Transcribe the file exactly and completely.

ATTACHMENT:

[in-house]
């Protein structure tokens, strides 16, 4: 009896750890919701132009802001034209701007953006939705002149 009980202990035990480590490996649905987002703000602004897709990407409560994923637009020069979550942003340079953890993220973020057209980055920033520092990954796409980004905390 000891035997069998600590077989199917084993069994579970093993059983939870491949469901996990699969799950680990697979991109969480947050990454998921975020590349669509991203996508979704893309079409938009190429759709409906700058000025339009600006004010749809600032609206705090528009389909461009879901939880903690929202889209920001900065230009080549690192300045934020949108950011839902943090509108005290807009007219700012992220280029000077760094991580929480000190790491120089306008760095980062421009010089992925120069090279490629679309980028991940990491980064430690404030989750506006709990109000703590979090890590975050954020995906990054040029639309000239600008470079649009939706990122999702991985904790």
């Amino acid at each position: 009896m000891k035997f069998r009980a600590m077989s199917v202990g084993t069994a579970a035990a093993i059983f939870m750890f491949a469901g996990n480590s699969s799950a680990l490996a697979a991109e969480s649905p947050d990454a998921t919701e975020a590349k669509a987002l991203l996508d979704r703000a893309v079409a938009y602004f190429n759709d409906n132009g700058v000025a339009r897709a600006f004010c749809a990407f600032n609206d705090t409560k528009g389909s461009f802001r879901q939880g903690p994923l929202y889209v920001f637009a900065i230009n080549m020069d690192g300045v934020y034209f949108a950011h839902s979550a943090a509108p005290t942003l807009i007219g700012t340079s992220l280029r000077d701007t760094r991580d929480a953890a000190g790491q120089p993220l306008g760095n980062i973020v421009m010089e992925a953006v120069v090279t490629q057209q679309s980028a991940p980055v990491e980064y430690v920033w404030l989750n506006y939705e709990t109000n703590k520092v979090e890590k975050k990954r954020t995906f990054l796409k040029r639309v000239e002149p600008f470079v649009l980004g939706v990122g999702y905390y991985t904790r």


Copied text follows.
[in-house]
């Protein structure tokens, strides 16, 4: 009896750890919701132009802001034209701007953006939705002149 009980202990035990480590490996649905987002703000602004897709990407409560994923637009020069979550942003340079953890993220973020057209980055920033520092990954796409980004905390 000891035997069998600590077989199917084993069994579970093993059983939870491949469901996990699969799950680990697979991109969480947050990454998921975020590349669509991203996508979704893309079409938009190429759709409906700058000025339009600006004010749809600032609206705090528009389909461009879901939880903690929202889209920001900065230009080549690192300045934020949108950011839902943090509108005290807009007219700012992220280029000077760094991580929480000190790491120089306008760095980062421009010089992925120069090279490629679309980028991940990491980064430690404030989750506006709990109000703590979090890590975050954020995906990054040029639309000239600008470079649009939706990122999702991985904790």
């Amino acid at each position: 009896m000891k035997f069998r009980a600590m077989s199917v202990g084993t069994a579970a035990a093993i059983f939870m750890f491949a469901g996990n480590s699969s799950a680990l490996a697979a991109e969480s649905p947050d990454a998921t919701e975020a590349k669509a987002l991203l996508d979704r703000a893309v079409a938009y602004f190429n759709d409906n132009g700058v000025a339009r897709a600006f004010c749809a990407f600032n609206d705090t409560k528009g389909s461009f802001r879901q939880g903690p994923l929202y889209v920001f637009a900065i230009n080549m020069d690192g300045v934020y034209f949108a950011h839902s979550a943090a509108p005290t942003l807009i007219g700012t340079s992220l280029r000077d701007t760094r991580d929480a953890a000190g790491q120089p993220l306008g760095n980062i973020v421009m010089e992925a953006v120069v090279t490629q057209q679309s980028a991940p980055v990491e980064y430690v920033w404030l989750n506006y939705e709990t109000n703590k520092v979090e890590k975050k990954r954020t995906f990054l796409k040029r639309v000239e002149p600008f470079v649009l980004g939706v990122g999702y905390y991985t904790r």